I love this passage; like so many other good bits of Scripture it unpeels like an onion with layer after layer of meaning.
Zechariah is an old man, and let us allow him to be a good and decent one as well, for he is "righteous before God, living blamelessly." Still, old, and he and his wife Elizabeth are childless.
When the angel Gabriel appears to Zechariah, he is struck down by fear so that the angel first bids him, "Do not be afraid." If you think about it though, that's often the first thing angels say.... "Do not be afraid"..."Fear not"...I mean, we might be better off visualizing angels holding up this big sign "Don't Panic," rather than all this wings and flaming sword stuff. It seems to me, we take the wrong message about fear and terror when ordinary humans encounter the divine. It's not scary because God is wrathful and condemning and judgmental; God is simply not like that (mostly). It is terrifying because to directly encounter the divine is overwhelming. It is so much more than our human sense and human experience can handle that fear and terror are often the only way we can respond.
Gabriel lays a pretty heavy burden on kindly old Zechariah: "your prayers have been answered." Think about that: an angel of the Lord comes to you and tells you your prayers have been answered. Straight up. No doubt, no ambiguity, no searching for signs. Now you have to live up to that, try to be worthy of it. As if that weren't enough, Gabriel goes on to explain that their son will be "filled with the Holy Spirit...to make ready a people prepared for the Lord." So, yeah, no pressure there or anything.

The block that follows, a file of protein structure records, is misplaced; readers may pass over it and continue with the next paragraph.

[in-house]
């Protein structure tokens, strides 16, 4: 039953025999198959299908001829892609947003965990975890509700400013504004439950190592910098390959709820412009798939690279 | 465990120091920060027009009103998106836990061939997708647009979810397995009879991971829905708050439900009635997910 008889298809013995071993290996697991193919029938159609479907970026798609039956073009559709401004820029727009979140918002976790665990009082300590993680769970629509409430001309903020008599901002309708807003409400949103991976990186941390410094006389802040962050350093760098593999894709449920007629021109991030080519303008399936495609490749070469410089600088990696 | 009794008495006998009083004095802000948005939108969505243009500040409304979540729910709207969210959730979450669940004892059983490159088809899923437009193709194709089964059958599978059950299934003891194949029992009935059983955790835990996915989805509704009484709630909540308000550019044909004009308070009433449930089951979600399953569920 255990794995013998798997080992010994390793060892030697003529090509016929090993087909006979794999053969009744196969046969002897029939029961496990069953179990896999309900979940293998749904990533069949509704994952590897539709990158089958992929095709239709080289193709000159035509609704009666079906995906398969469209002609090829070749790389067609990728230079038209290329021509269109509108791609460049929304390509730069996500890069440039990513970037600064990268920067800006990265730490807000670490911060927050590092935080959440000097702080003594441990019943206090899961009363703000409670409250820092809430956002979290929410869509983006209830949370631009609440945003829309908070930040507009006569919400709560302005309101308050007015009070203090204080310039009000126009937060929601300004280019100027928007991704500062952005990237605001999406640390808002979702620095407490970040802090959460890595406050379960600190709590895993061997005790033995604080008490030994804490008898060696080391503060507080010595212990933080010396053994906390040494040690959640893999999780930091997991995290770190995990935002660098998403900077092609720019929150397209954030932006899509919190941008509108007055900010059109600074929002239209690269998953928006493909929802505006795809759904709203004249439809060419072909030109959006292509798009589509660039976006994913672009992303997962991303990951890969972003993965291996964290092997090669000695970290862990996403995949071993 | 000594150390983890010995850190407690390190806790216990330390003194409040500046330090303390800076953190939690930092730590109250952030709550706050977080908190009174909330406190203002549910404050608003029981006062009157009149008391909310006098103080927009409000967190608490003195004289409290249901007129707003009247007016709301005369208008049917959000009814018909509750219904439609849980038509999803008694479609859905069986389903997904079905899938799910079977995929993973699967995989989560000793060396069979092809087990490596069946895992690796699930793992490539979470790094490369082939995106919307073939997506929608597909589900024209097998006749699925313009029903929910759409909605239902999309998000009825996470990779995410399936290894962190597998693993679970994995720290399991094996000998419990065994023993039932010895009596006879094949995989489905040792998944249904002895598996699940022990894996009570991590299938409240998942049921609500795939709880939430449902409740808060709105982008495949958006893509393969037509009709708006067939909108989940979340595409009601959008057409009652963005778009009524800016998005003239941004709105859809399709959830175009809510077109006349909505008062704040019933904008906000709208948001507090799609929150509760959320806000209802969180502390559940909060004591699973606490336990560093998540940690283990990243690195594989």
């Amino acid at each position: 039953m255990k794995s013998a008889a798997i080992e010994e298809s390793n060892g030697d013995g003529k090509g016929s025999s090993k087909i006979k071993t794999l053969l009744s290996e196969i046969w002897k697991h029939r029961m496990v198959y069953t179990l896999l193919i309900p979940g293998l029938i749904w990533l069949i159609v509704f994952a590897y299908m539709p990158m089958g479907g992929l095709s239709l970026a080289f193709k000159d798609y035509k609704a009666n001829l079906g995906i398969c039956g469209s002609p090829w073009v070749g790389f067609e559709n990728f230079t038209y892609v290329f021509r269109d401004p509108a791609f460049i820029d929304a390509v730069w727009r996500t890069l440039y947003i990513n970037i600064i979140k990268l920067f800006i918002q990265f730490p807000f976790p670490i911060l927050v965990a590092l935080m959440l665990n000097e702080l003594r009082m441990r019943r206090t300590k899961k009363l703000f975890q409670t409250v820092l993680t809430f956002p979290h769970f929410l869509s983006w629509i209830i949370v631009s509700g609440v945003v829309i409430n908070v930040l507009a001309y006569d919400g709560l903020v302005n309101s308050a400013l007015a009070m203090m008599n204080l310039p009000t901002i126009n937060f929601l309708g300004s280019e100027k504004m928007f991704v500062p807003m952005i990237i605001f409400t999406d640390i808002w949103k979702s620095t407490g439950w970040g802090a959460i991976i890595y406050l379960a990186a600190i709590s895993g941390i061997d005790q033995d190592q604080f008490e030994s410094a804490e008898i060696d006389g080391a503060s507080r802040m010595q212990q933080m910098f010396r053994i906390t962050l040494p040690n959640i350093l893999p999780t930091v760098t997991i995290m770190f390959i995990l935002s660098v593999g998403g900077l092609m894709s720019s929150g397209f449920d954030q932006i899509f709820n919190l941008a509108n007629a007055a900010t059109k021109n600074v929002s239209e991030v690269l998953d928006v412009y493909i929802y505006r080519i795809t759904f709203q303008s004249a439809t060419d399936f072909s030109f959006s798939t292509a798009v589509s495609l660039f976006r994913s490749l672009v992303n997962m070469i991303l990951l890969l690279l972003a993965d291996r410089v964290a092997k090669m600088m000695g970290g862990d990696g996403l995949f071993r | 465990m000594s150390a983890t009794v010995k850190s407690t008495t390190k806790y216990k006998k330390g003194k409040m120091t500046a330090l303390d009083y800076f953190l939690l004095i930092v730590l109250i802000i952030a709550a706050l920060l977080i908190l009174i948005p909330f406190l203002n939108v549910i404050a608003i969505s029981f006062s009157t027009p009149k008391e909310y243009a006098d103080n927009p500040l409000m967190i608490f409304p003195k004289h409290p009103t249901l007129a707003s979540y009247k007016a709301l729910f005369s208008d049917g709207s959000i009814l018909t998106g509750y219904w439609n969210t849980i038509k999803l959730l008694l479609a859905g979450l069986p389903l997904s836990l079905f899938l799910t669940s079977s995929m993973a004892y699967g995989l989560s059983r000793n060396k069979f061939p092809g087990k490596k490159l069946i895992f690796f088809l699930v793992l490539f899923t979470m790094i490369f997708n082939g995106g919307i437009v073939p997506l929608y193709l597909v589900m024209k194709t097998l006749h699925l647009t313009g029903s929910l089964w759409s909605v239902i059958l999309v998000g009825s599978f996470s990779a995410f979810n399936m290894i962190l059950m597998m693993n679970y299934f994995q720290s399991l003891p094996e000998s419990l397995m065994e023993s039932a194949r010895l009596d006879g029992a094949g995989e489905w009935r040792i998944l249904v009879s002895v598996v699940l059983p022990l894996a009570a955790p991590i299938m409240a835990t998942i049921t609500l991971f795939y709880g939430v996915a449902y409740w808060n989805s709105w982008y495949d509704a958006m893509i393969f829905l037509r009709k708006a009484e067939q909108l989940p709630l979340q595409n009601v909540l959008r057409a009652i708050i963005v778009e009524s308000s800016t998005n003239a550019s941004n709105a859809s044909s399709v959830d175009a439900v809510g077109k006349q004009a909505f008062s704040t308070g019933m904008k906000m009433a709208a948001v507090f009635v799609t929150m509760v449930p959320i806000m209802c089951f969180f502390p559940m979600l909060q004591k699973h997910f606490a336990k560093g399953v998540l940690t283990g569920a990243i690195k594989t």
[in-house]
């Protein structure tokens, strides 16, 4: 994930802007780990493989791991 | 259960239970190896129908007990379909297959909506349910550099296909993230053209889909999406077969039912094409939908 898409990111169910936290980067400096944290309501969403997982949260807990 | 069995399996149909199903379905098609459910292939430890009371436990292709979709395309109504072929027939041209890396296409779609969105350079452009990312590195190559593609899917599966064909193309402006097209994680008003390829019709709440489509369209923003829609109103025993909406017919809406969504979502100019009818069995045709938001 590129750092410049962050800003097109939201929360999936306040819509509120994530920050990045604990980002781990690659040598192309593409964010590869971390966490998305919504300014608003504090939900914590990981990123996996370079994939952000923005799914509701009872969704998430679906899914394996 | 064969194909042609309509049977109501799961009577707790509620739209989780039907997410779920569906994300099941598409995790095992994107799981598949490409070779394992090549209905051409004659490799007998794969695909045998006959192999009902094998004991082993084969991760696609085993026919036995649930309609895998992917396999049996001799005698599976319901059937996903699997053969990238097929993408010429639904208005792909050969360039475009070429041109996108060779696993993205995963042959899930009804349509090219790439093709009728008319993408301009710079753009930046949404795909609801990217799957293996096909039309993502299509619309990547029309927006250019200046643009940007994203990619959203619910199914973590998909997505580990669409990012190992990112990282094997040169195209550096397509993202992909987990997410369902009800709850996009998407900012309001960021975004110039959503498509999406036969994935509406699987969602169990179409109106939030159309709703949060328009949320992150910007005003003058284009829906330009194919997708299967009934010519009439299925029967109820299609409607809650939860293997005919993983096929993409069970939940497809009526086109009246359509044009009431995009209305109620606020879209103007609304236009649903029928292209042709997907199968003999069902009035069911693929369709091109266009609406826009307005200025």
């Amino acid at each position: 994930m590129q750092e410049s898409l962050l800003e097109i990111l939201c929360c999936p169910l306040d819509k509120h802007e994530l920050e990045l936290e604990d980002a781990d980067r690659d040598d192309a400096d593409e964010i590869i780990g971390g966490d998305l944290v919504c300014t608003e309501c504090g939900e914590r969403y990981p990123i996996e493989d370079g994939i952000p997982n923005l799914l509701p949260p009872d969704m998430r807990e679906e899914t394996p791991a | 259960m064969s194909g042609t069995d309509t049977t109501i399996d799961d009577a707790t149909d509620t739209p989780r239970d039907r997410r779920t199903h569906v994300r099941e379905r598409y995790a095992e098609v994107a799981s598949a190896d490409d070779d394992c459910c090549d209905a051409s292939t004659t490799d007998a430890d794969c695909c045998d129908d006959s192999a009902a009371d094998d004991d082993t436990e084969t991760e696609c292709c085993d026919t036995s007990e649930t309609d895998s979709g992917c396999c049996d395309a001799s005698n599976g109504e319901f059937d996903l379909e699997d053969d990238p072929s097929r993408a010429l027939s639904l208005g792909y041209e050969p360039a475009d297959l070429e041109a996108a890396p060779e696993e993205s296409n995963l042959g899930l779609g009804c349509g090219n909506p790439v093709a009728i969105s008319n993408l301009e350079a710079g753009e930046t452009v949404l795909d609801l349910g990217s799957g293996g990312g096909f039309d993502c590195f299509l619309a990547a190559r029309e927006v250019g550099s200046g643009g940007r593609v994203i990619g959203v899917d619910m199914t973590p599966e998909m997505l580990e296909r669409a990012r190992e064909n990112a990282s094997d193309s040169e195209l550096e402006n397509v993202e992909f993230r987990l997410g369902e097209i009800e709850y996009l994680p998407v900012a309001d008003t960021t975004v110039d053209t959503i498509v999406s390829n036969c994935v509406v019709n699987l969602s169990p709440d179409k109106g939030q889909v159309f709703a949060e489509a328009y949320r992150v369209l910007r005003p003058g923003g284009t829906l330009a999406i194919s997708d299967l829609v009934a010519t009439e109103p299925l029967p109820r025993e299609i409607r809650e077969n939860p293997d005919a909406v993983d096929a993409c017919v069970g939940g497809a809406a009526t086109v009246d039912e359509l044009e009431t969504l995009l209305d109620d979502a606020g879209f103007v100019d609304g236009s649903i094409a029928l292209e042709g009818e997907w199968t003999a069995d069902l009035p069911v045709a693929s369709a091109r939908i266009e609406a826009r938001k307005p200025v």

Zechariah, though, asks a perfectly reasonably question, the one that, for me, is at the heart of this passage: "How will I know that this is so?"
Now as I said, Zechariah was a good man, but also an old man, and there is something that happens to you as you live long enough: You get to know things. Well, yes, but that's a GOOD thing, right? Right? Consider this: to know one thing is to not know or un-know other things. Learning things is often as much about closing doors - sorry, no unicorns or faster-than-light spaceships - as opening them. Zechariah was a kindly old man and he knew many things. He KNEW that angels do not appear standing next to you inside the temple sanctuary; and he KNEW that his wife and he were too old to have children; and he KNEW prophecies of children to become messengers of God just do not happen. Zechariah KNEW all those things, and yet they happened.
So Zechariah asked his perfectly reasonable question. Unfortunately for Zechariah, he was being relentlessly reasonable in the face of completely unreasonable events. The experience of God - divinity, what have you - isn't reasonable, in any sense of the word -- neither subject to merely rational comprehension, nor confined to polite boundaries. And so Gabriel, because the old man "did not believe my words", renders Zechariah mute until the prophesized events come to pass. I don't think Gabriel was punishing Zechariah; I think he was teaching him. Reason and intelligence are mighty gifts of God, yet there is an insidious trap for learned people to think they are tools fit for all purposes. Faith is not a subject to be studied, but a reality to be experienced. I suppose Gabriel could have explained all of this to Zechariah, had him re-read the good bits of Job if nothing else, but intellectually explaining the insufficiency of intellect is rather ironically pointless. Instead, Gabriel renders Zechariah mute, cutting him off, in some ways, from his rational/intellectual ways of "knowing" and leaves him to the experience of faith.